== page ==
AI could be used to reduce bacterial food poisoning
Novel sequencing technologies and AI classifiers may bring disease surveillance to a new level
“Food poisoning” is a common condition, experienced by almost all people at least once in their lives. The symptoms are nausea, fever, abdominal pain, and diarrhea, which are unpleasant but usually not life-threatening. However, even lethal cases are detected annually. Most of such conditions are classified as bacterial gastroenteritis. Although many species of bacteria may cause food poisoning, two species — Campylobacter jejuni and Campylobacter coli — are among the most common and the most troubling in terms of public health, leading to more than nine million annual cases in the European Union alone.
These bacteria are harmless commensals in the guts of many birds and animals, but they become pathogenic if digested by humans. The sources of infection are animal feces in drinking water and raw or undercooked meat. Surprisingly, it could be notoriously hard to find and localize the source of infection.
In order to trace the reservoir of bacteria researchers compare their genomes from infected humans with the gut microbiomes of different wild animals. However, such analysis is limited by rather small and unreliable genomic differences between bacterial strains and technical difficulties in sequencing. Indeed, the most common and widely used technique is multi-locus sequence typing (MLST) which reveals DNA sequence variation across only seven essential genes that are common to all strains of Campylobacter, which is less than 0.2% of the whole genome.
The whole-genome sequencing (WGS), which is now relatively cheap and accessible, comes to the rescue, allowing to compare complete genomes. In principle, this should greatly increase the reliability of genome attribution to different host animals, but in practice, this method is hampered by overwhelming amounts of data, which come from WGS.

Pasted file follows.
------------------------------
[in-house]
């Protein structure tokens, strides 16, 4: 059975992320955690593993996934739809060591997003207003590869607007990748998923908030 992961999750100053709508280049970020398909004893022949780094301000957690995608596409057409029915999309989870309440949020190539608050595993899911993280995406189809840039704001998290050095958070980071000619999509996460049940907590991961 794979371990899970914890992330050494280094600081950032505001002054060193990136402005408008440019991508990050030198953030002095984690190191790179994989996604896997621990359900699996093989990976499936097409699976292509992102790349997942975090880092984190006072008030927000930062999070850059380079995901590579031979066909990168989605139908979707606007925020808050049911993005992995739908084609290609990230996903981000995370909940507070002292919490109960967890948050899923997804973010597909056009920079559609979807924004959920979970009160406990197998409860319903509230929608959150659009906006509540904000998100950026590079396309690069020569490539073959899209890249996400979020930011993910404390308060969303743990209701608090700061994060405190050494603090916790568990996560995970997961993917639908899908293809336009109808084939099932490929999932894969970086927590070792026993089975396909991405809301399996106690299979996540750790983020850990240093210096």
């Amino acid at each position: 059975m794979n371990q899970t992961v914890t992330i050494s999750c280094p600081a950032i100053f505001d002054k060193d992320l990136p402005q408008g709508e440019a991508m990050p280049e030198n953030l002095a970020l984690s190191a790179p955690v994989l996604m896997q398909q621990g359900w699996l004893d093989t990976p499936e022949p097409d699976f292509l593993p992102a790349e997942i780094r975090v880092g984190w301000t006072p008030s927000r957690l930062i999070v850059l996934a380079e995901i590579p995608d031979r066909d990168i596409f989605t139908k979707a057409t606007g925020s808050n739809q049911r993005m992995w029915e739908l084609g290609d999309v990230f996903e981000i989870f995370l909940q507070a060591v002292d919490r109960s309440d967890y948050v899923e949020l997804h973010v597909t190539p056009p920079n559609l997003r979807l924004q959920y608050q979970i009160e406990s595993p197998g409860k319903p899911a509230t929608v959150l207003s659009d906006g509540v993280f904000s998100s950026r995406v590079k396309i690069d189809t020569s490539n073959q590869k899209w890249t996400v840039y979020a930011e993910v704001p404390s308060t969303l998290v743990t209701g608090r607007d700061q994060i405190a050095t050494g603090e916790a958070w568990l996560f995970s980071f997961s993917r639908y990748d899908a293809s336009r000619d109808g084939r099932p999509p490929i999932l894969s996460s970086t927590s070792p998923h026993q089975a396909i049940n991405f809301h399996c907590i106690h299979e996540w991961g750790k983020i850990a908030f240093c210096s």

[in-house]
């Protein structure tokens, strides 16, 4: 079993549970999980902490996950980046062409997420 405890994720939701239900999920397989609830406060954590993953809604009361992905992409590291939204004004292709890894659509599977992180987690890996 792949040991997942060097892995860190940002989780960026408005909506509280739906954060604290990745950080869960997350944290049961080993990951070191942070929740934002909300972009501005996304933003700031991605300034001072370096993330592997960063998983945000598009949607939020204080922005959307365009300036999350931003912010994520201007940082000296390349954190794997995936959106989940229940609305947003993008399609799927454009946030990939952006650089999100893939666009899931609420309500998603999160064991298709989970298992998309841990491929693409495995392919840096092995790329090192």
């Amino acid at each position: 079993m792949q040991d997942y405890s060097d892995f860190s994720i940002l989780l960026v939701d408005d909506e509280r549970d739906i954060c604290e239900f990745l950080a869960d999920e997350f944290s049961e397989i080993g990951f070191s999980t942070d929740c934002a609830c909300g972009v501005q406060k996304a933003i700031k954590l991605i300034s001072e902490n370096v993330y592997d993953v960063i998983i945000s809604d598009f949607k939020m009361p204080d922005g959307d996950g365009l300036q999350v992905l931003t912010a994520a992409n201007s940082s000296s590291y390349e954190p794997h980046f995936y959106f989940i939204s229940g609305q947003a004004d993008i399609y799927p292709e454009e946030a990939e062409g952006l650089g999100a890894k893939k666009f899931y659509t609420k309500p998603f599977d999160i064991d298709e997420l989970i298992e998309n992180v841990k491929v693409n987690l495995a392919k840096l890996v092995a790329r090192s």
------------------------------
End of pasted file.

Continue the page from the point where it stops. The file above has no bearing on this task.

As usually in such cases, the Machine Learning techniques allow to tame the chaos in the data. The recent paper published in PLOS Genetics proposes an AI model, which traces the sources of infection caused by Campylobacter.
The authors used 5,799 C. jejuni and C. coli genomes isolated from various sources and host species including chicken, cattle, sheep, birds and the environment. In order to prevent the bias these data should be carefully sort into training and testing datasets. If different genomes from the same bacterial strain will be present in both datasets, which is common for random sampling, the model performance will be severely overestimated. Thus the authors used phylogeny-aware sorting and put all genomes of the same stain into either training or testing dataset.
Several models were built using recurrent neural network, 1-dimensional convolutional network, long short-term memory network (LSTM), shallow dense network and deep dense network.
It was concluded that ML-based classifiers outperform conventional methods based on MLST and allow to find the source of infection much better. Moreover, they allow to understand the limitations of host attribution algorithms. The most frequent misclassification was found between sheep and cattle, which is explained by overlapping genetic features of bacterial strains in these animals.
Even more important advantage of AI models is their ability to identify fine-grained evolutionary feature of bacterial genomes, which facilitate human disease. The authors have previously unknown evolutionary links in bacterial clonal complex CC-21, which is the most abundant in humans.
The AI systems, based on the full-genome sequences of pathogenic bacteria, could eventually lead to the development of automated systems of continuous or even real-time disease surveillance and monitoring systems. There is a great potential for reducing, if not eliminating, the risks of food-borne infections caused by common bacterial pathogens.